Some Appalachian superstitions

Posted by | April 1, 2010

Easter’s around the corner. If you keep chickens, be sure to color those biddies’ eggs; otherwise they won’t hatch! Ever heard that before? Appalachia’s full of such superstitions. Here’re a few:

Aching joints indicate rain.
When a bobwhite calls, it’s praying for rain.
Thick, tight shucks on corn indicate bad weather.
Killing a black snake and hanging it on a fence with its belly turned to the sun will bring rain before the next sunset.
If it rains on Monday, it will rain 3 days that week.
An owl hooting high on the mountain signals fair weather; the owl hooting in the lower lands signals foul weather.
There will be as many snows in a winter as there are fogs in October.


If a girl sleeps in a strange bed and names each bedpost a boy’s name, the post she looks to first upon waking will name the boy she’ll marry.
A girl won’t get married if anyone sweeps under her feet.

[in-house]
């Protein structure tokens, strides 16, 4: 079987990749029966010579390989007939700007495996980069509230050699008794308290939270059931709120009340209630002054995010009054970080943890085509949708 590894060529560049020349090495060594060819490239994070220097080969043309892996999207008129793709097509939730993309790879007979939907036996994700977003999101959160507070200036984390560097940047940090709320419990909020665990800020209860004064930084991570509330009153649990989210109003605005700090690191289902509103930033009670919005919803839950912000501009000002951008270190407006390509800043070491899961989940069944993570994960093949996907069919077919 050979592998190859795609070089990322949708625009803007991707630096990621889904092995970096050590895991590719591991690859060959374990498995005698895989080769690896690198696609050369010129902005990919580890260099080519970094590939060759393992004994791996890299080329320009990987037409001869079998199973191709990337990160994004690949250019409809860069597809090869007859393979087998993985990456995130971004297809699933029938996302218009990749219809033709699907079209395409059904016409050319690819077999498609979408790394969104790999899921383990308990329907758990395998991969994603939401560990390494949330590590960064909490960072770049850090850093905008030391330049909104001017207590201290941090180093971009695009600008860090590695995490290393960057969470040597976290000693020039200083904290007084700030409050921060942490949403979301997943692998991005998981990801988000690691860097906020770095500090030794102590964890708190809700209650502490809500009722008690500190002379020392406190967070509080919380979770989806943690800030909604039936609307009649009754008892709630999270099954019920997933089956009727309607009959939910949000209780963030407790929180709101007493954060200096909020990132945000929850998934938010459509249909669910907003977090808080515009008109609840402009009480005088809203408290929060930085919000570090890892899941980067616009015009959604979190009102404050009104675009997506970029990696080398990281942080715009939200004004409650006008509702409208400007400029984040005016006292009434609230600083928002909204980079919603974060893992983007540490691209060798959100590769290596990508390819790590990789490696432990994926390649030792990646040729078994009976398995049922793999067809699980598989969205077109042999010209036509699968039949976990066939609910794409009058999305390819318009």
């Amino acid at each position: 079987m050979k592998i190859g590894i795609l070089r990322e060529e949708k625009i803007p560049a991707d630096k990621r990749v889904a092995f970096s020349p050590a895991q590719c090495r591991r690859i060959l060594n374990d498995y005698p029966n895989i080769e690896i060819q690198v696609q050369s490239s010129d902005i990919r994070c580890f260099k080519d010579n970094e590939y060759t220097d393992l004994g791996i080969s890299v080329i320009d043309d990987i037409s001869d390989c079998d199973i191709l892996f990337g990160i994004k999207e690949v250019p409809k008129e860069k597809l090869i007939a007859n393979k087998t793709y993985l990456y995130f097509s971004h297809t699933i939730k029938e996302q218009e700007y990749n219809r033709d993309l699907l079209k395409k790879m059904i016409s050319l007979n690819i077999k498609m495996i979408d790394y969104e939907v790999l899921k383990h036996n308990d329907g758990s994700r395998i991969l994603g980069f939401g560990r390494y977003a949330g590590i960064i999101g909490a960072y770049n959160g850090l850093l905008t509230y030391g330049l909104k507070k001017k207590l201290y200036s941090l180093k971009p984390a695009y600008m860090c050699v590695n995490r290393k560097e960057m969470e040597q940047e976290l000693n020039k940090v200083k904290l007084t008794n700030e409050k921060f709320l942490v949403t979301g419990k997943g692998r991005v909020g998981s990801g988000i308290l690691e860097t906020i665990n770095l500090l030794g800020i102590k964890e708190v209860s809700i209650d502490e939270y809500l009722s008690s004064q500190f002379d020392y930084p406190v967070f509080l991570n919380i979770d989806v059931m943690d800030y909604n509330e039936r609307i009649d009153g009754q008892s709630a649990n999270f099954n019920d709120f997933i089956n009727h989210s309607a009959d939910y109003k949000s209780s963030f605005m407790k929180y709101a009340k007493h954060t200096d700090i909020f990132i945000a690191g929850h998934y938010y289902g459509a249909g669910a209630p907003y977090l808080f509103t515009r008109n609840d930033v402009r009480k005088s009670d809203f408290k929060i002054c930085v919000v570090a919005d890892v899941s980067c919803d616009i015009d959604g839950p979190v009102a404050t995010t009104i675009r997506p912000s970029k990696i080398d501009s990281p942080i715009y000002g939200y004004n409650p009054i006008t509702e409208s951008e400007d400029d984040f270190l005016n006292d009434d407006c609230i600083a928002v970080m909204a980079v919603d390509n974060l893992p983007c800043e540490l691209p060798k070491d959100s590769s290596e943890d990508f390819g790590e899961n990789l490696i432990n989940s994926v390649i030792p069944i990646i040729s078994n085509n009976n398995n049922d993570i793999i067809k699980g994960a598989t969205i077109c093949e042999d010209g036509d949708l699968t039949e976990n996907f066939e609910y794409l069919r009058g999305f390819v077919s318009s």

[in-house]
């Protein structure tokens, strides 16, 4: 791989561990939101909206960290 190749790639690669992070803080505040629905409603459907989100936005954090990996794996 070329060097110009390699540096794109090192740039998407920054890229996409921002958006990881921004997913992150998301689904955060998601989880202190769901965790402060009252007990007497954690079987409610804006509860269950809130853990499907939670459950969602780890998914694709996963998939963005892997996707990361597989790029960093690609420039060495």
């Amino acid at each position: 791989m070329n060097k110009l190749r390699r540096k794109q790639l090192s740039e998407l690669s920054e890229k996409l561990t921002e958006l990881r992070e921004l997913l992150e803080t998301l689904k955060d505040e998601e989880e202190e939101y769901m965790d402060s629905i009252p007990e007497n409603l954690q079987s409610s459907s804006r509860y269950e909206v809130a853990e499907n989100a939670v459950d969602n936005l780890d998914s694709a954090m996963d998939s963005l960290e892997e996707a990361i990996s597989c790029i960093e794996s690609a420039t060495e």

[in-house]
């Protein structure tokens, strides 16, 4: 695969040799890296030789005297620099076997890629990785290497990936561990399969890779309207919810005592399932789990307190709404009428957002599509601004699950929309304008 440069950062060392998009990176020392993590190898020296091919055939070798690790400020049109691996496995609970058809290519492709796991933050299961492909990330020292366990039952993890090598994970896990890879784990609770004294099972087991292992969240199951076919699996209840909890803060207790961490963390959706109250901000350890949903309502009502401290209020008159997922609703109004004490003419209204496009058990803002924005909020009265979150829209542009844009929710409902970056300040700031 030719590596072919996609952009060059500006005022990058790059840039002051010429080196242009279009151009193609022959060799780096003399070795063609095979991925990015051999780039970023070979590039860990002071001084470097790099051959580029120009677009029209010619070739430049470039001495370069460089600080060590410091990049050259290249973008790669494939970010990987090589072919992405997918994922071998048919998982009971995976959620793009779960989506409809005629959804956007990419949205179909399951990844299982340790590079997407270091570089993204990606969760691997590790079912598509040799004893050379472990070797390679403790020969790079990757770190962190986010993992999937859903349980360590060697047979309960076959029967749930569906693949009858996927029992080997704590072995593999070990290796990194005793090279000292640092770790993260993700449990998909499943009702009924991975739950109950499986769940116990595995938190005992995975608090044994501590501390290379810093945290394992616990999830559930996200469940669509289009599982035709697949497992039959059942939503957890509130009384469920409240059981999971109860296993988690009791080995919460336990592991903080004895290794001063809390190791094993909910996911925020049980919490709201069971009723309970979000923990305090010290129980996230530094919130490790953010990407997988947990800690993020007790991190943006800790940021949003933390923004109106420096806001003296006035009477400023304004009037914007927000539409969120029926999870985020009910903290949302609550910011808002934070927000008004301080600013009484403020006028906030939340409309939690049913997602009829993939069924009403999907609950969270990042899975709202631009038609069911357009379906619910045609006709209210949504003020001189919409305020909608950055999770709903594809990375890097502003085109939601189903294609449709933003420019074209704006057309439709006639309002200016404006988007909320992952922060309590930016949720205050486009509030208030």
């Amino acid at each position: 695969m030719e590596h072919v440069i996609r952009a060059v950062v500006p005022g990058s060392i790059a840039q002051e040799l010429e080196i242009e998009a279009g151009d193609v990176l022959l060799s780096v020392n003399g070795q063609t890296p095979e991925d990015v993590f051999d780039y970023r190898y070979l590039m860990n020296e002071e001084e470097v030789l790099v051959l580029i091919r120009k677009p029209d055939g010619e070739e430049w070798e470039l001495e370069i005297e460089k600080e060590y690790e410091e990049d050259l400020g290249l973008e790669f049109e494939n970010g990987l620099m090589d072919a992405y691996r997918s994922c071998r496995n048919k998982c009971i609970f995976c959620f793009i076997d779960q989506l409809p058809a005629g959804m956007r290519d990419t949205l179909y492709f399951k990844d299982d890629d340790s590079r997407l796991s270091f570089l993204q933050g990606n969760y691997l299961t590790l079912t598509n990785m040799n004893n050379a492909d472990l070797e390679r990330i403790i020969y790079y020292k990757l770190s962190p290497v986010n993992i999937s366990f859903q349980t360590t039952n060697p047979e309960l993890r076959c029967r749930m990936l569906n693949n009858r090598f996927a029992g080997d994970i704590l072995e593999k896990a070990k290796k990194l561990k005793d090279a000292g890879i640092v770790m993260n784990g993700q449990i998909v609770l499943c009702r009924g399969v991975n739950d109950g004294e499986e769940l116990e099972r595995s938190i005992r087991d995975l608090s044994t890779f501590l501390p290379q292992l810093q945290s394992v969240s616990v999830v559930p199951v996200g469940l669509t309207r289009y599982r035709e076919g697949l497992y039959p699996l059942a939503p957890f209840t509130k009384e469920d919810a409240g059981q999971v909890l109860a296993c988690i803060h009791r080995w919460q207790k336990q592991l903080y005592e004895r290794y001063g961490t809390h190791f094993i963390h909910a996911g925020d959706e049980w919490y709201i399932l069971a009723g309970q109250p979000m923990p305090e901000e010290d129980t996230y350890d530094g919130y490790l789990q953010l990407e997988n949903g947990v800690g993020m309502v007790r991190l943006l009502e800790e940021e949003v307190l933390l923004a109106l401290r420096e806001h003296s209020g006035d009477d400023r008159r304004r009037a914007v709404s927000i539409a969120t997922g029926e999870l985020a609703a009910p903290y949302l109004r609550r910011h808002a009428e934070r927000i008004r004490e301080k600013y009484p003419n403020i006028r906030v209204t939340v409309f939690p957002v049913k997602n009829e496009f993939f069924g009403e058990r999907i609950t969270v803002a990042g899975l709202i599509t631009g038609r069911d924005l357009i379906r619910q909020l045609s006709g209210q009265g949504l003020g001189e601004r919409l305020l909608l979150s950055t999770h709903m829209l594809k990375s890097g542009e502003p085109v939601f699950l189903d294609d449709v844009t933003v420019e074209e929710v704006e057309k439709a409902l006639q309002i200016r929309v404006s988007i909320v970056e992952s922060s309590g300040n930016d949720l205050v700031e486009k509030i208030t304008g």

A dream about the dead means you’ll get a letter.
If you sleep in a strange bed, whatever you dream will come true.

If a cow moos after dark, someone will die.
If a bird flies against a window pane, there will be a death in the family.
If a dog howls before the moon rises, someone will die.

You’ll have good luck if you:
Find a 4-hole button.
Always put your right sock and shoe on first.
See a bluebird.
Look at the new moon over your left shoulder.
Find a red ear of corn.
Find a pin and pick it up.
Find a penny lying “heads-up” and put it in your right shoe.

Source: Gathering Up Memories: A Collection of Appalachian Stories
By Ann Goode Cooper
Published 2003
Parkway Publishers, Inc.

appalachian+history appalachian+culture history+of+appalachia appalachia

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